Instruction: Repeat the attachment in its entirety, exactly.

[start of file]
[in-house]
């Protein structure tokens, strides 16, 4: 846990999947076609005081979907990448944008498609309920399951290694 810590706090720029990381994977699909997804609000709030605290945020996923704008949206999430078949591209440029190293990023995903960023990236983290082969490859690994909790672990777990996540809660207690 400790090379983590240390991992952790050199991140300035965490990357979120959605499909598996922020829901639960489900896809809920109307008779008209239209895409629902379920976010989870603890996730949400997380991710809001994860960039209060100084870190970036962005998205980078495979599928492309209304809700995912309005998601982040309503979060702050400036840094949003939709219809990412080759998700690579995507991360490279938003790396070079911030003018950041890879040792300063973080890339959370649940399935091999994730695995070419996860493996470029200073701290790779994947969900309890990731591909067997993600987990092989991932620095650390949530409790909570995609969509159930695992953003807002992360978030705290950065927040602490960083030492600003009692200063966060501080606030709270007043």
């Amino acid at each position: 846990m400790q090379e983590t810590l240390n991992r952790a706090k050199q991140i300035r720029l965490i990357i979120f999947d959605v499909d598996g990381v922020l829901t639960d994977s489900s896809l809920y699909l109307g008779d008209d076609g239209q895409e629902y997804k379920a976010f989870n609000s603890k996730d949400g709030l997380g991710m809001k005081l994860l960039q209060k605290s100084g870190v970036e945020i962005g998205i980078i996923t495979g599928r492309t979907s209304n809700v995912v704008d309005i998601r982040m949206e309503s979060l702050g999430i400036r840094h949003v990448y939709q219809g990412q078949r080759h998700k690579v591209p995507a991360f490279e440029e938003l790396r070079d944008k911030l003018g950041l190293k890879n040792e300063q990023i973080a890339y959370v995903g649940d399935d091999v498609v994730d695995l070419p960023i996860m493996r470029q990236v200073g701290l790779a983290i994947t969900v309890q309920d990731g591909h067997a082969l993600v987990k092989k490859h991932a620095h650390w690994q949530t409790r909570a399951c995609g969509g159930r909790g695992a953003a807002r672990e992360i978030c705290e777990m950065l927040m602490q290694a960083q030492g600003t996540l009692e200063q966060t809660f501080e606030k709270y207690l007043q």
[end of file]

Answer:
[in-house]
């Protein structure tokens, strides 16, 4: 846990999947076609005081979907990448944008498609309920399951290694 810590706090720029990381994977699909997804609000709030605290945020996923704008949206999430078949591209440029190293990023995903960023990236983290082969490859690994909790672990777990996540809660207690 400790090379983590240390991992952790050199991140300035965490990357979120959605499909598996922020829901639960489900896809809920109307008779008209239209895409629902379920976010989870603890996730949400997380991710809001994860960039209060100084870190970036962005998205980078495979599928492309209304809700995912309005998601982040309503979060702050400036840094949003939709219809990412080759998700690579995507991360490279938003790396070079911030003018950041890879040792300063973080890339959370649940399935091999994730695995070419996860493996470029200073701290790779994947969900309890990731591909067997993600987990092989991932620095650390949530409790909570995609969509159930695992953003807002992360978030705290950065927040602490960083030492600003009692200063966060501080606030709270007043």
């Amino acid at each position: 846990m400790q090379e983590t810590l240390n991992r952790a706090k050199q991140i300035r720029l965490i990357i979120f999947d959605v499909d598996g990381v922020l829901t639960d994977s489900s896809l809920y699909l109307g008779d008209d076609g239209q895409e629902y997804k379920a976010f989870n609000s603890k996730d949400g709030l997380g991710m809001k005081l994860l960039q209060k605290s100084g870190v970036e945020i962005g998205i980078i996923t495979g599928r492309t979907s209304n809700v995912v704008d309005i998601r982040m949206e309503s979060l702050g999430i400036r840094h949003v990448y939709q219809g990412q078949r080759h998700k690579v591209p995507a991360f490279e440029e938003l790396r070079d944008k911030l003018g950041l190293k890879n040792e300063q990023i973080a890339y959370v995903g649940d399935d091999v498609v994730d695995l070419p960023i996860m493996r470029q990236v200073g701290l790779a983290i994947t969900v309890q309920d990731g591909h067997a082969l993600v987990k092989k490859h991932a620095h650390w690994q949530t409790r909570a399951c995609g969509g159930r909790g695992a953003a807002r672990e992360i978030c705290e777990m950065l927040m602490q290694a960083q030492g600003t996540l009692e200063q966060t809660f501080e606030k709270y207690l007043q």